Carry on where artist Ray Geary left off using this art starter kit from the Whitney Museum of American Art. The set includes one partially done canvas and a set of supplies to finish off the piece as you wish. Each canvas features an unique (incomplete) work, which draws inspiration from influential women artists in the Whitney’s collection, as well as influential women in Geary’s life. It’s a stress-free way to take up art.
Richard Colman’s exquisite work blends figurative imagery, geometry and delicious hues. The six-color screen-print, “UNTITLED.” (2018) is available in an edition of 45 and each is numbered and signed by the artist. Price is in Euros.
An iconic artwork that’s instantly attributable, Yayoi Kusama’s spotted pumpkin is miniaturized for this key ring. There’s an extra charm attached that features a tiny illustration of Kusama on one side and the words “LOVE FOREVER” on the other. It’s a thoughtful way to carry Kusama’s message of love and world peace with you all the time.
First published in 1991, The ABCs of Triangle, Square, Circle: The Bauhaus and Design Theory is a collection of essays that traces the origin and impact of the movement. From graphic design to psychoanalysis, childhood education and beyond, its influence is undeniable. Along with typographical design, diagrams, symbols and various illustrations, it’s a fascinating lesson in a wildly significant movement.
With production limited to just 25, this chess set from Poketo is a collectible, design piece—and a functional game, of course. The pieces are geometric, and are made from lucite, as is the board. Though the rules remain the same this edition is a contemporary and stylish update.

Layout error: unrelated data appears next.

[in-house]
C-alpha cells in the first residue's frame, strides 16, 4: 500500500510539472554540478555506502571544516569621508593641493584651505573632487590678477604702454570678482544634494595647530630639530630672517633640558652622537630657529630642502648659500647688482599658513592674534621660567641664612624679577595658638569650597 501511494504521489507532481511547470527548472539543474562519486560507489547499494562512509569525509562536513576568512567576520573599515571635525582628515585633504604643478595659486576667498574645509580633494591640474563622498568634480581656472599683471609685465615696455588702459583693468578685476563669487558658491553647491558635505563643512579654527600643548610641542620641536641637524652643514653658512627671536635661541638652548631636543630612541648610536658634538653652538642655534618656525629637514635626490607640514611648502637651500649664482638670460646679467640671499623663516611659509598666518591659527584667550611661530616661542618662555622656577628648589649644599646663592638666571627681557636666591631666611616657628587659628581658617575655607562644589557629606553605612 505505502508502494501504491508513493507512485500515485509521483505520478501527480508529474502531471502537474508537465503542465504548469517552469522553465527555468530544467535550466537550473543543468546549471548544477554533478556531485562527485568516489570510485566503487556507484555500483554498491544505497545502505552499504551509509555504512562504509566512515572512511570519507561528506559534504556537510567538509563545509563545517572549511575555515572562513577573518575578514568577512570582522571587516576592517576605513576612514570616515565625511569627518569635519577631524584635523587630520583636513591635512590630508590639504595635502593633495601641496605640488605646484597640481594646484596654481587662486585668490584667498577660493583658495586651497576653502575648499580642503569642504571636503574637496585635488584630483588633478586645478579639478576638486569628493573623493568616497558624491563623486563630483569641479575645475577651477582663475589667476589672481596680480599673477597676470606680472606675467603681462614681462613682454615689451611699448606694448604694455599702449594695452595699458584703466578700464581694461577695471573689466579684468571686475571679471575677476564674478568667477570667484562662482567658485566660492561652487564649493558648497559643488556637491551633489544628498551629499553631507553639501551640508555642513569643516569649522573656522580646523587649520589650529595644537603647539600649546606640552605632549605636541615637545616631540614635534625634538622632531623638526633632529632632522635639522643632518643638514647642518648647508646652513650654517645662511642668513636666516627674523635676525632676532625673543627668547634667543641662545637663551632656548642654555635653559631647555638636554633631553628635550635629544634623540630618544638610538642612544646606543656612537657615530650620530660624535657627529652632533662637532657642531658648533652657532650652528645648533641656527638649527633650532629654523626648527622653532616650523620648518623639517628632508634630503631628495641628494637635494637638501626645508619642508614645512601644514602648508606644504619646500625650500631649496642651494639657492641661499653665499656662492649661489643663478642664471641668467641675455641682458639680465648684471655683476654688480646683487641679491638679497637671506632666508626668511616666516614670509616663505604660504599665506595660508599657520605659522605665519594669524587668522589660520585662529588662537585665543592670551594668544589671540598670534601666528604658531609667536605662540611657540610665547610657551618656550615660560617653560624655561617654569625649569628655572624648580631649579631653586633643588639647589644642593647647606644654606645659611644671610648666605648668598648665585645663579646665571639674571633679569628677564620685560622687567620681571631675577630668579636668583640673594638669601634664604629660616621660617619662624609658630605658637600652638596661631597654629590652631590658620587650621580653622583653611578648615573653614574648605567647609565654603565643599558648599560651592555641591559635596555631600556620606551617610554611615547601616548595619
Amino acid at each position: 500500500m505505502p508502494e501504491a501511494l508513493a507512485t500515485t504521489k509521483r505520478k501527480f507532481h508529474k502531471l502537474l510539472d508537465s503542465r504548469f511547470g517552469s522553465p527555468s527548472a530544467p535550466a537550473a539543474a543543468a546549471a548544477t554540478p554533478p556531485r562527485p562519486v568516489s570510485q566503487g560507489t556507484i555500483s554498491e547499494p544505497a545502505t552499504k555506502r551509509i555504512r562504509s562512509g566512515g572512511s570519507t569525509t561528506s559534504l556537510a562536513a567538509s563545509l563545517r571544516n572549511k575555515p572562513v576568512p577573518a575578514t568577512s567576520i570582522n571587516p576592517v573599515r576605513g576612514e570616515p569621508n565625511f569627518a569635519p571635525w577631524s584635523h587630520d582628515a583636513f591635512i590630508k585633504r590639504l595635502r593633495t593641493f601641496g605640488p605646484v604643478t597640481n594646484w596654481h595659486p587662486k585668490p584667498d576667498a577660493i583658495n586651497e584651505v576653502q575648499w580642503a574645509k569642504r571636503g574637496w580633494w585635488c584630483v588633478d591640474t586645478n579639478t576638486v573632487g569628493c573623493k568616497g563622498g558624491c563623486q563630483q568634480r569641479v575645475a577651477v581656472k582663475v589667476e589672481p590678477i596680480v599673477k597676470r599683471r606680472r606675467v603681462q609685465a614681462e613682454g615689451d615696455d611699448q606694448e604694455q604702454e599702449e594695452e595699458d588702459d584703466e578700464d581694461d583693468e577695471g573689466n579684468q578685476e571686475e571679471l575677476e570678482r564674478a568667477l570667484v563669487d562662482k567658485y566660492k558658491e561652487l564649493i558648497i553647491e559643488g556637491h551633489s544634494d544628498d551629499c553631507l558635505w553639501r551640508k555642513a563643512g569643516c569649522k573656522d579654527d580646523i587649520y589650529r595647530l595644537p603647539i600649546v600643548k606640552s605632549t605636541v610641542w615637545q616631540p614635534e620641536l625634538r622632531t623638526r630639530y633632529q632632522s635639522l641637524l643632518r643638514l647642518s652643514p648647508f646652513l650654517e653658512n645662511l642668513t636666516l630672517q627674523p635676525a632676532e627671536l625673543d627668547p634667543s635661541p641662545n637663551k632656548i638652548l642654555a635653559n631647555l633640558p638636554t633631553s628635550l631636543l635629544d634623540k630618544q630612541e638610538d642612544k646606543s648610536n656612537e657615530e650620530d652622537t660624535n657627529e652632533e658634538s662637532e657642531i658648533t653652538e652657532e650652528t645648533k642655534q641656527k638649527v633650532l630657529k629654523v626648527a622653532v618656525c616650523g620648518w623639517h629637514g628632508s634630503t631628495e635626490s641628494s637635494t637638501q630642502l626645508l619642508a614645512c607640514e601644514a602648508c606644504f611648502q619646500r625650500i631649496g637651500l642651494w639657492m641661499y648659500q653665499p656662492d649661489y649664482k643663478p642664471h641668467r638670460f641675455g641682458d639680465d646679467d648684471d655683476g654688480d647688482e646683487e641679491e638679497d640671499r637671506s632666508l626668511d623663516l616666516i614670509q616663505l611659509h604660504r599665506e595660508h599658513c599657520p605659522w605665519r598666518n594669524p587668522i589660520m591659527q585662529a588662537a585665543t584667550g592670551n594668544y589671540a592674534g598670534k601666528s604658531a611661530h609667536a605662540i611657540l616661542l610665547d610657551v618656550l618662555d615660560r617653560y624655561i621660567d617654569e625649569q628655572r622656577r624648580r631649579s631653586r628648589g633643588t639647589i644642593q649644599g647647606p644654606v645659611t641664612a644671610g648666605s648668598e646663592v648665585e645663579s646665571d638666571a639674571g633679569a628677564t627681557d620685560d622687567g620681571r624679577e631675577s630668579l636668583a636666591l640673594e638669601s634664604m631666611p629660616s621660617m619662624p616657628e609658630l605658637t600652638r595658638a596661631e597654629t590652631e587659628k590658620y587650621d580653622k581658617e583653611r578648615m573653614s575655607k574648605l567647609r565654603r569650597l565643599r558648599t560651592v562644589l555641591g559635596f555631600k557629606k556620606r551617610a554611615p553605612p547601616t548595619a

An instant classic, MoMA and Champion’s collaboration sweatshirt debuted for the museum’s Is Fashion Modern? exhibition and remains a playful take on the classic, collegiate style crewneck. With MoMA’s logo appliquéd on the front, the sweatshirt is made from a cotton blend and available in size small through XL. Art fans, represent.
From kitsch to classy, François Prost‘s After Party is a 300-page exploration of French nightclub façades. The collection of photographs was shot during the daytime, offering a strangely alien element to the images—with their neon unlit, doors closed, and void of humans. In contrast, the cover boasts a holographic foil which will stand out on bookshelves or coffee tables. With a poster included, this book is available in an edition of 1000 and is published by Ed Banger Records’ Headbangers Publishing. Price is in Euros.
Packed with nearly 100 years of New Yorker cartoons, The New Yorker Encyclopedia of Cartoons: A Semi-Serious A-to-Z Archive is a two-volume collection of thousands of the wittiest, most cutting and relatable blips of social commentary. Organized by long-tenured editor Bob Mankoff, this encyclopedia is less an index than it is insightful commentary on the past 20 years of life in the Western world.
Seetal Solanki’s visually striking Why Materials Matter is an investigation into the materials—manmade and organic—that make up the world around us. From its bold green exterior to the individually captivating images inside, readers will be hooked as Solanki explores ancient dyeing techniques to current endeavors by artists, designers, scientists and more to create new materials, in turn creating a better world.